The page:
Refreshing in: 60s | Fri, Jul 30, 11:34PM GMT
Here are what some of the banknotes look like:
The opportunities for exploration and adventure opens up the possibility of blowing your budget. If you want to get around the country, you’ll need to rent a car — and it can be pricey. If you rely on busses or staying in one place, you can budget less than $50 a day. But for a more adventurous vacation, a realistic budget ranges from $130 to $350 a day. All prices are in US dollars.
|Meals||Vegan and vegetarian dinner|
|Dinner at a mid-range restaurant|
$40 per person
$100 per person
|Activities||Escape room games|
$20 per person
16,500 ft. tour
|Waitomo Caves and|
Rotorua Day Trip
$20–$40 per night
$25–$100 per night
Prices are for example purposes only.
Mike says Queenstown has the best skiing experience in New Zealand. The snow, the nightlife, the food and atmosphere are all top notch.
What are your travel money tips?
Mike says if you’re traveling by shuttle bus to the peaks, purchase the tickets in bulk. A single ticket costs $15, but there’s discounts for purchasing packs of 10 or 15 tickets at a time.
New Zealand offers travelers a wondrous land to explore, from ski fields to volcanic hot springs, there are plenty of things for the family to enjoy.
But with every journey comes and element of risk, which is why there is travel insurance to protects against far more than just health issues. Travel insurance covers the following:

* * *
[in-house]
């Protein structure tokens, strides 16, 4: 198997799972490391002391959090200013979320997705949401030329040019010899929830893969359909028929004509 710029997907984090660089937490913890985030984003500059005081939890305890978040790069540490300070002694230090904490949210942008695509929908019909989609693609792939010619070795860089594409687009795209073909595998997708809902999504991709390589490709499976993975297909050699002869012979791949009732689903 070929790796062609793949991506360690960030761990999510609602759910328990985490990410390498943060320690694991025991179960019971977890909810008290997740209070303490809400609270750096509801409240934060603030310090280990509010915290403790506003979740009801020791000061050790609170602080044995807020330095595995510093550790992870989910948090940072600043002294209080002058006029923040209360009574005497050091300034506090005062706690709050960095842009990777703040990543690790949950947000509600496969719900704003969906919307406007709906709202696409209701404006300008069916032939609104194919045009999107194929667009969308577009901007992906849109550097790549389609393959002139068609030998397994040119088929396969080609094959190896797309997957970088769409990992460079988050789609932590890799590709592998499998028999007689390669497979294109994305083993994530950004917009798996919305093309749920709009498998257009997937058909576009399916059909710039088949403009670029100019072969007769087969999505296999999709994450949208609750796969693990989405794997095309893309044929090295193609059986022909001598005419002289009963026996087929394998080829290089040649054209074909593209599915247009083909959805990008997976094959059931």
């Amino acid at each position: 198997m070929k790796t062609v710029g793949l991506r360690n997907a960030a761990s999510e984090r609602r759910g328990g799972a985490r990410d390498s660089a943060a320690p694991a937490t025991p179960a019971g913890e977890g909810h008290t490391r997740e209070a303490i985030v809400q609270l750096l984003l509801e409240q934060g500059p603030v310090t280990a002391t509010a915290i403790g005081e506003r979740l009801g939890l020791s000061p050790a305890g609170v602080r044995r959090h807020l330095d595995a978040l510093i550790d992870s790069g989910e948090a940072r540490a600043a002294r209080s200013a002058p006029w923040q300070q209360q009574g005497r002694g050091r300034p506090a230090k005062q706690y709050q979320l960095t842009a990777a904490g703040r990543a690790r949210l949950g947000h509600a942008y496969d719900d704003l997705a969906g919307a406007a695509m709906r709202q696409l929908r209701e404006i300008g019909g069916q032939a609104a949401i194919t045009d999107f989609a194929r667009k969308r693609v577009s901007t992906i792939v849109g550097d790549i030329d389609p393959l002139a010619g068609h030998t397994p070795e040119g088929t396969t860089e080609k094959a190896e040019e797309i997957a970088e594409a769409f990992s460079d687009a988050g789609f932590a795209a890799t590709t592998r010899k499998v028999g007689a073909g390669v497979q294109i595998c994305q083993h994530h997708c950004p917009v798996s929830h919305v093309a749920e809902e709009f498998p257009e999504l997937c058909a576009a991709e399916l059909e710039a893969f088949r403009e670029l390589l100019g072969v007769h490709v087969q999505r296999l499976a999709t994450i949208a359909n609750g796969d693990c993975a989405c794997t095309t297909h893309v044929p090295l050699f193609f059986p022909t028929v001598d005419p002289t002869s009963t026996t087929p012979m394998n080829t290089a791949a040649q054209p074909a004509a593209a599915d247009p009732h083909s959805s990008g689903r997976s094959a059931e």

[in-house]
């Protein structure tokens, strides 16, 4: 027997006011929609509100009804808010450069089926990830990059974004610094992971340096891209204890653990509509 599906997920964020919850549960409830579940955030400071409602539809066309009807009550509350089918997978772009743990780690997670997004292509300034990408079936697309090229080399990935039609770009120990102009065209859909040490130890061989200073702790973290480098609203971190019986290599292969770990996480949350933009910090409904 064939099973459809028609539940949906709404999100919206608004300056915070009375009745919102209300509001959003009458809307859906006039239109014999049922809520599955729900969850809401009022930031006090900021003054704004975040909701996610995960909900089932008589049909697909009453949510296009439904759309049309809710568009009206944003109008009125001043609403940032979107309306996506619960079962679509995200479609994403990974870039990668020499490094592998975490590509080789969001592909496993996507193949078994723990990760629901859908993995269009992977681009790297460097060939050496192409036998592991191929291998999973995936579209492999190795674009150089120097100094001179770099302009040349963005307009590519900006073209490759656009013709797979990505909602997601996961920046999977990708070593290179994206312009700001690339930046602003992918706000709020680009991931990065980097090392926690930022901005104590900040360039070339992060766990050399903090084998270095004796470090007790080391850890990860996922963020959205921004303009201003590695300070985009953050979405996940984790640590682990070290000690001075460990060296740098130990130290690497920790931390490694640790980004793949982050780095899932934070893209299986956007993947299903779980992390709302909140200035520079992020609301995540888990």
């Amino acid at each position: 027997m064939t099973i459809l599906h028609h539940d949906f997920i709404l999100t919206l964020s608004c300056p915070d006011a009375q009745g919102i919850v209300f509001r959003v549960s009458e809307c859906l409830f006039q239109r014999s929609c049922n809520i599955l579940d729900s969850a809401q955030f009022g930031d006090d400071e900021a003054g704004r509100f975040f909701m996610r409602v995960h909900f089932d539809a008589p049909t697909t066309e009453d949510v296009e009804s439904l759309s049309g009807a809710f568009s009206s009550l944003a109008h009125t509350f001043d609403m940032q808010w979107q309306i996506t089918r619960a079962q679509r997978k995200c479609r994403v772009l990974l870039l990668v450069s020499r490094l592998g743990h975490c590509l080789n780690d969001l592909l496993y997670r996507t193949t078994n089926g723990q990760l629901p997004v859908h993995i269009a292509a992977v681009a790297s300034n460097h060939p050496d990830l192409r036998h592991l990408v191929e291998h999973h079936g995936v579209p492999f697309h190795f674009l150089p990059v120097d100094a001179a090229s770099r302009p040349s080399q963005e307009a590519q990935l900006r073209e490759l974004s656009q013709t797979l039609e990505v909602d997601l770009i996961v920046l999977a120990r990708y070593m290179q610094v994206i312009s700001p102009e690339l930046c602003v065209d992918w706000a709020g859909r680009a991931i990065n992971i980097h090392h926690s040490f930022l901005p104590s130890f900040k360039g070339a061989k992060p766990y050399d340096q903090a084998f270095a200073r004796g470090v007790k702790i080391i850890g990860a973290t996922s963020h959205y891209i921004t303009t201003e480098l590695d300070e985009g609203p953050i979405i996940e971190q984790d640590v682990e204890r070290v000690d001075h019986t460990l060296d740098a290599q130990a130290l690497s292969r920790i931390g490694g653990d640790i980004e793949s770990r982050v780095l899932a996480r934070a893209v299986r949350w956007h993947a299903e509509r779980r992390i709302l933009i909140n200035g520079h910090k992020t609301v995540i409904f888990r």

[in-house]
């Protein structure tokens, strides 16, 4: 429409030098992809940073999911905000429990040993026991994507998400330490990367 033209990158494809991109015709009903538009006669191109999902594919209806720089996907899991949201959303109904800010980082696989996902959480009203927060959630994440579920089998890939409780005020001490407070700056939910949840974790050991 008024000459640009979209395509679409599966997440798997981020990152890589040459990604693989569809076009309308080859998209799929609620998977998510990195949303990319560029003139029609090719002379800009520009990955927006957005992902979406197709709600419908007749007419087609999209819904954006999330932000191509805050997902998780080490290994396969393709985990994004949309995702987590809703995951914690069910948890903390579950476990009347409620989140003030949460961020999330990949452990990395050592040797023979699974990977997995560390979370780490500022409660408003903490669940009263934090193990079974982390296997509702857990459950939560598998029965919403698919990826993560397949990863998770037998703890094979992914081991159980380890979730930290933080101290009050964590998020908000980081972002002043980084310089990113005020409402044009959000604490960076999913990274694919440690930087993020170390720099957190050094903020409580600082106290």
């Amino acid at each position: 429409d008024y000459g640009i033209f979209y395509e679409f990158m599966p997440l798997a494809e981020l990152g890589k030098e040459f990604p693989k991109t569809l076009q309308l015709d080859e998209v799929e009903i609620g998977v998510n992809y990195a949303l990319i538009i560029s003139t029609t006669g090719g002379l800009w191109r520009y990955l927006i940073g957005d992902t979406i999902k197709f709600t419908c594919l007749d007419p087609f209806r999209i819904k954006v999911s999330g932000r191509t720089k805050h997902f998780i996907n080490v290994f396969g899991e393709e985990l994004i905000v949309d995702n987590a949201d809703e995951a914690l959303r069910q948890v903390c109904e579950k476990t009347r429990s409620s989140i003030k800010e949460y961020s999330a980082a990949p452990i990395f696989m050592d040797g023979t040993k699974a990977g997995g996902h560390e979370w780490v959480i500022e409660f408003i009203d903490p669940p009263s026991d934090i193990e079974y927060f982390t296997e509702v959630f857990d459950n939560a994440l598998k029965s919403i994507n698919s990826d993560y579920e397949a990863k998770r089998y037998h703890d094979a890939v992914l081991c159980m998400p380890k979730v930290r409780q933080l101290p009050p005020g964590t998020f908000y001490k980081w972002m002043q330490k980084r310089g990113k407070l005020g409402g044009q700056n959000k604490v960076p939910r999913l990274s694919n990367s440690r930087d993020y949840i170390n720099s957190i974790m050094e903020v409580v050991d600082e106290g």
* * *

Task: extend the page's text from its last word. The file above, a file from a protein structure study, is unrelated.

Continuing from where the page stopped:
Don’t let your vacation turn into a nightmare, compare travel insurance policies today.Back to top
A bank account that intelligently divvies up your money where you need it for a monthly fee.
A kids savings account with an interest rate that compounds daily but has long hold times for customer service.
A kids’ savings account with a generous interest rate that transitions to a lackluster regular savings account when your child turns 18.
A high-yield savings account that supports multiple currencies.
Bank of Missouri’s Show Me Savers earns 0.1% APY but can’t be opened online.
A checking account that earns up to 1.75% APY and up to $25 in ATM reimbursements.
Navy Federal’s Visa Buxx card has no fees, but you must qualify for membership with the credit union.
Axie Infinity is an RPG game that is currently dominating the NFT sector. Discover what Axies are, what makes them unique and how you can earn money simply by playing.
A must-have for parents looking to teach their little ones healthy money habits early on.
Envel is a bank account that combines digital banking with the cash envelope budgeting system.
finder.com is an independent comparison platform and information service that aims to provide you with the tools you need to make better decisions. While we are independent, the offers that appear on this site are from companies from which finder.com receives compensation. We may receive compensation from our partners for placement of their products or services. We may also receive compensation if you click on certain links posted on our site. While compensation arrangements may affect the order, position or placement of product information, it doesn't influence our assessment of those products. Please don't interpret the order in which products appear on our Site as any endorsement or recommendation from us. finder.com compares a wide range of products, providers and services but we don't provide information on all available products, providers or services. Please appreciate that there may be other options available to you than the products, providers or services covered by our service.